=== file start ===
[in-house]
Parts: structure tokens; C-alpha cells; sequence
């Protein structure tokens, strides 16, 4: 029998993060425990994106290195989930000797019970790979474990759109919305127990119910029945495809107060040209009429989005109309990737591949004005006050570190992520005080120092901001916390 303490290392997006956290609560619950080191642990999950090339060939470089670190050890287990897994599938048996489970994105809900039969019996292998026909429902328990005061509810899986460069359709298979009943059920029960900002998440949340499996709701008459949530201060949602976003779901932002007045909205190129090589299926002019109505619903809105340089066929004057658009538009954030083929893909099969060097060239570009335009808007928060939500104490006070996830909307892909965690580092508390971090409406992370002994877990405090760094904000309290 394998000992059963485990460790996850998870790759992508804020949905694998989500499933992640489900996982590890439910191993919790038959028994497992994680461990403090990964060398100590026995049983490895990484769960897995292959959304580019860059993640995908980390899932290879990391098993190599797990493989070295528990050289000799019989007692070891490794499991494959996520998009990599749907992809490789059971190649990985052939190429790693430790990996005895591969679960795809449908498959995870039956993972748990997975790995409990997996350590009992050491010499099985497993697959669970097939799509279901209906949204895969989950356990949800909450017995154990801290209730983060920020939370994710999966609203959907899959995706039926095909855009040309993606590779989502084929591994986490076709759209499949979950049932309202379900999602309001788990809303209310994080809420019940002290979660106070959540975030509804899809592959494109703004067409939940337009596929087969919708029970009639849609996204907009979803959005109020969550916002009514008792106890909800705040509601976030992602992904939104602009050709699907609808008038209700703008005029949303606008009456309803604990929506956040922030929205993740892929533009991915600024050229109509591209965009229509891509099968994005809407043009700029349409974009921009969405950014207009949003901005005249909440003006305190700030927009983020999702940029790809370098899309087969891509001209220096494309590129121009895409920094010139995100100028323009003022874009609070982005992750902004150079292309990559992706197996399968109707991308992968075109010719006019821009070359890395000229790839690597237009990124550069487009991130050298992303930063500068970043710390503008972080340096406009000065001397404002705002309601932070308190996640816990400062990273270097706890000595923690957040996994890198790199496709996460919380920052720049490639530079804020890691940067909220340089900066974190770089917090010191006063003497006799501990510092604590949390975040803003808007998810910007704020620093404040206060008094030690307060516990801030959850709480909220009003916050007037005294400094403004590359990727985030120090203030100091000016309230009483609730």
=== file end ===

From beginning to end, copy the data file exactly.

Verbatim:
[in-house]
Parts: structure tokens; C-alpha cells; sequence
């Protein structure tokens, strides 16, 4: 029998993060425990994106290195989930000797019970790979474990759109919305127990119910029945495809107060040209009429989005109309990737591949004005006050570190992520005080120092901001916390 303490290392997006956290609560619950080191642990999950090339060939470089670190050890287990897994599938048996489970994105809900039969019996292998026909429902328990005061509810899986460069359709298979009943059920029960900002998440949340499996709701008459949530201060949602976003779901932002007045909205190129090589299926002019109505619903809105340089066929004057658009538009954030083929893909099969060097060239570009335009808007928060939500104490006070996830909307892909965690580092508390971090409406992370002994877990405090760094904000309290 394998000992059963485990460790996850998870790759992508804020949905694998989500499933992640489900996982590890439910191993919790038959028994497992994680461990403090990964060398100590026995049983490895990484769960897995292959959304580019860059993640995908980390899932290879990391098993190599797990493989070295528990050289000799019989007692070891490794499991494959996520998009990599749907992809490789059971190649990985052939190429790693430790990996005895591969679960795809449908498959995870039956993972748990997975790995409990997996350590009992050491010499099985497993697959669970097939799509279901209906949204895969989950356990949800909450017995154990801290209730983060920020939370994710999966609203959907899959995706039926095909855009040309993606590779989502084929591994986490076709759209499949979950049932309202379900999602309001788990809303209310994080809420019940002290979660106070959540975030509804899809592959494109703004067409939940337009596929087969919708029970009639849609996204907009979803959005109020969550916002009514008792106890909800705040509601976030992602992904939104602009050709699907609808008038209700703008005029949303606008009456309803604990929506956040922030929205993740892929533009991915600024050229109509591209965009229509891509099968994005809407043009700029349409974009921009969405950014207009949003901005005249909440003006305190700030927009983020999702940029790809370098899309087969891509001209220096494309590129121009895409920094010139995100100028323009003022874009609070982005992750902004150079292309990559992706197996399968109707991308992968075109010719006019821009070359890395000229790839690597237009990124550069487009991130050298992303930063500068970043710390503008972080340096406009000065001397404002705002309601932070308190996640816990400062990273270097706890000595923690957040996994890198790199496709996460919380920052720049490639530079804020890691940067909220340089900066974190770089917090010191006063003497006799501990510092604590949390975040803003808007998810910007704020620093404040206060008094030690307060516990801030959850709480909220009003916050007037005294400094403004590359990727985030120090203030100091000016309230009483609730």